CONSTRUCTING AN ALTERNATIVE GUJARATI CULTURAL IDENTITY: THE CASE OF RE REVOLUTION LITTLE MAGAZINES
Pankti Desai’s project, Constructing an Alternative Gujarati Cultural Identity: The Case of Re Revolution Little Magazines proposes to research and document the poetics of dissent as expressed through four literary little magazines in Gujarati under the banner of Re Math (or Re Revolution). Published by poet Chinu Modi and others between the 1960s and 1970s, the four magazines under consideration are Re (1961–62), Kruti (1966–72), Unmoolan (1967–68), and Omeesium (1974–76).
Desai proposes that literary and cultural marginalisation and canonisation occurs with regard to how these magazines are historicised, such that the Re Revolution publications have been written out of history. Desai’s project will analyse the intersection of literary, non-literary, and visual texts in these magazines, together with their material modes of circulation and the intellectual milieus in which were they produced and situated.
With the support of the grant, Desai will digitise the complete collection of the four little magazines with the aim of making them available for public access online. This research stems from Desai’s ongoing work in the field of Comparative Literature, with a focus on modernist trajectories of poetry and literature in Gujarati and English. Desai proposes to examine the ways that little magazine movements in Gujarat contested prevalent notions of nation, culture, literature, and articulated the need for alternate discourses. A rich cultural and intellectual milieu was produced by the coming together of poets, writers, and artists to publish, edit, and contribute to little magazines in Gujarati.
The jury felt that Desai’s research initiative promised a resurrection of a neglected history within the larger literary and cultural history of Gujarat. The cluster of magazines she proposed to study deployed a language of satire and ridicule towards older traditions and literary forms, and were thereby committed to a politics of irreverence. Desai’s intent is to closely examine the Re Revolution publications by delineating its various hierarchies, confrontations, and antagonisms. This is an important intervention into studying magazines as a cultural time-space, and a departure from the usual descriptive approaches or the focus on the literary biographies of individuals.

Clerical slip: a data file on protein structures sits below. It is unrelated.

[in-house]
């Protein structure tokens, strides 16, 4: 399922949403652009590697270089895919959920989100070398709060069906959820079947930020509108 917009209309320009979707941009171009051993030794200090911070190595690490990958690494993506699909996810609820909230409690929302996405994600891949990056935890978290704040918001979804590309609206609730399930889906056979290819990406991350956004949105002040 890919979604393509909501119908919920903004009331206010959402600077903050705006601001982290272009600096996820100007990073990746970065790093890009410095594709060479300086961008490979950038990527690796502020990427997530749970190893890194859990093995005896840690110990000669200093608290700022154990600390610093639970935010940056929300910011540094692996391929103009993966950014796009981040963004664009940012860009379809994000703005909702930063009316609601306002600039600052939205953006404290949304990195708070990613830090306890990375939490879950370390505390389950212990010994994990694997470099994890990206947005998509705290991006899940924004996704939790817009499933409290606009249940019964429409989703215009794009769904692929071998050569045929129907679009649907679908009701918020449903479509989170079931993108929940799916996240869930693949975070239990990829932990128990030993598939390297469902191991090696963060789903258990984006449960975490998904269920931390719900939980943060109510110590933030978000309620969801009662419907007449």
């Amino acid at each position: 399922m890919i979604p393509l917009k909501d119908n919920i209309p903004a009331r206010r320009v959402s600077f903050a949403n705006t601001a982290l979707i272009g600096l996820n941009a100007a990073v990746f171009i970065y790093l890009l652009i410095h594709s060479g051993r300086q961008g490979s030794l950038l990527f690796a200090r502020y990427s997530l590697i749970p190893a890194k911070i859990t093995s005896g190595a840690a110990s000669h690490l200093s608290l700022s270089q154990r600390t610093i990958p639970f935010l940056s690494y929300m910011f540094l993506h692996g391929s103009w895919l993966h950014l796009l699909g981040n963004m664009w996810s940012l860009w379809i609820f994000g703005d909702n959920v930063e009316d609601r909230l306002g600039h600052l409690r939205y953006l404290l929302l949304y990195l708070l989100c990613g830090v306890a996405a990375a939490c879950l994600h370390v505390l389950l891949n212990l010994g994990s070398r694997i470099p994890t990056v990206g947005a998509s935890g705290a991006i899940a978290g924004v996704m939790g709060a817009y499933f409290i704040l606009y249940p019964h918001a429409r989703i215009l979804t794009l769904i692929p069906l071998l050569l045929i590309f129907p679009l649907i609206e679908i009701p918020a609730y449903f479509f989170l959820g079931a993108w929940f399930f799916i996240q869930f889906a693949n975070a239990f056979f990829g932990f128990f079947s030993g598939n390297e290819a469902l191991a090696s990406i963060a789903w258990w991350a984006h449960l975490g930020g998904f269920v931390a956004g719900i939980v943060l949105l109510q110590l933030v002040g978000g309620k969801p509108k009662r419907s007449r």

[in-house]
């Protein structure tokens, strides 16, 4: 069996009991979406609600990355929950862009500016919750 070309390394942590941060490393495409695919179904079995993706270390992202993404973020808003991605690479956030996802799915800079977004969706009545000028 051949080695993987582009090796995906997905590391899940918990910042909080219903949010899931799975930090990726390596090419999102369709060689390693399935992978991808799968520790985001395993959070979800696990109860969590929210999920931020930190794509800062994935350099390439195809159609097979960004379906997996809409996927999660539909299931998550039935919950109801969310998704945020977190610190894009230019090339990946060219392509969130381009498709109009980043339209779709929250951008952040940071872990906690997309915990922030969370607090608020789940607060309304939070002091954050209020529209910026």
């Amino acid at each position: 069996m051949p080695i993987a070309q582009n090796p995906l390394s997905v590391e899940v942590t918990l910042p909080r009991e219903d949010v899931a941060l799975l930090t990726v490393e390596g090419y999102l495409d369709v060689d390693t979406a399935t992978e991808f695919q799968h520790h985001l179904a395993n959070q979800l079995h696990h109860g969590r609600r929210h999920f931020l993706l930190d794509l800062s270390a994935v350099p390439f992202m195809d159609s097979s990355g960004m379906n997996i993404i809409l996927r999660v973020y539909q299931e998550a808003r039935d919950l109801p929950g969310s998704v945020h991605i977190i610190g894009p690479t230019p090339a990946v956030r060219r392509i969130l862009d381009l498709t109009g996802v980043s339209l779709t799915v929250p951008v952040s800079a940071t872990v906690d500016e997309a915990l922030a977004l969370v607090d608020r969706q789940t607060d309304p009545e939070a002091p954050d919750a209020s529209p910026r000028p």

Pankti Desai is Assistant Professor at Dr. S. & S. S. Ghandhy Government Engineering College, Surat, Gujarat. She has a PhD from the SNDT University, Mumbai, and a Masters in English and Comparative Literature from Veer Narmad South Gujarat University, Surat. She is deeply interested in modernist Indian literature, translation studies, comparative literatures, literary historiography, and cultural studies. Her research papers have appeared in various journals including Kavya Bharti and New Quest. She has been documenting and researching little magazine movements of Gujarat since 2015.
M. Madhava Prasad is Professor of Cultural Studies at the English and Foreign Languages University, Hyderabad. He is the author of Ideology of the Hindi Film: A Historical Construction, Cine-politics: Film Stars and Political Existence in South India, and essays on Indian culture, society, and politics. Among his recent publications are a set of symptomatic readings of the politics of language in colonial and postcolonial India, and the role of clothes in the politics of representation.
Ashish Rajadhyaksha is a film historian, cultural theorist, and occasional art curator. He is co-editor of the Encyclopaedia of Indian Cinema (published in 1999 and 2001 by the British Film Institute). His books include The Last Cultural Mile: An Inquiry into Technology and Governance in India (2011) and Indian Cinema in the Time of Celluloid: From Bollywood to the Emergency (2009). He has curated a number of film and art events, including (with Geeta Kapur) Bombay/Mumbai 1991–2001 for the exhibition Century City: Art and Culture in the Modern Metropolis (Tate Modern, London, 2002); You Don’t Belong (China/Hong Kong, 2012/13); and Tah-Satah: A Very Deep Surface: Between Film and Video (Jawahar Kala Kendra, Jaipur, India).
Sneha Ragavan is Senior Researcher and Projects Lead for Asia Art Archive in India, based in New Delhi. Together with colleagues, she works on projects to digitise artist archives, creating online bibliographies, editing publications, and organising workshops and seminars on art history and writing in the region.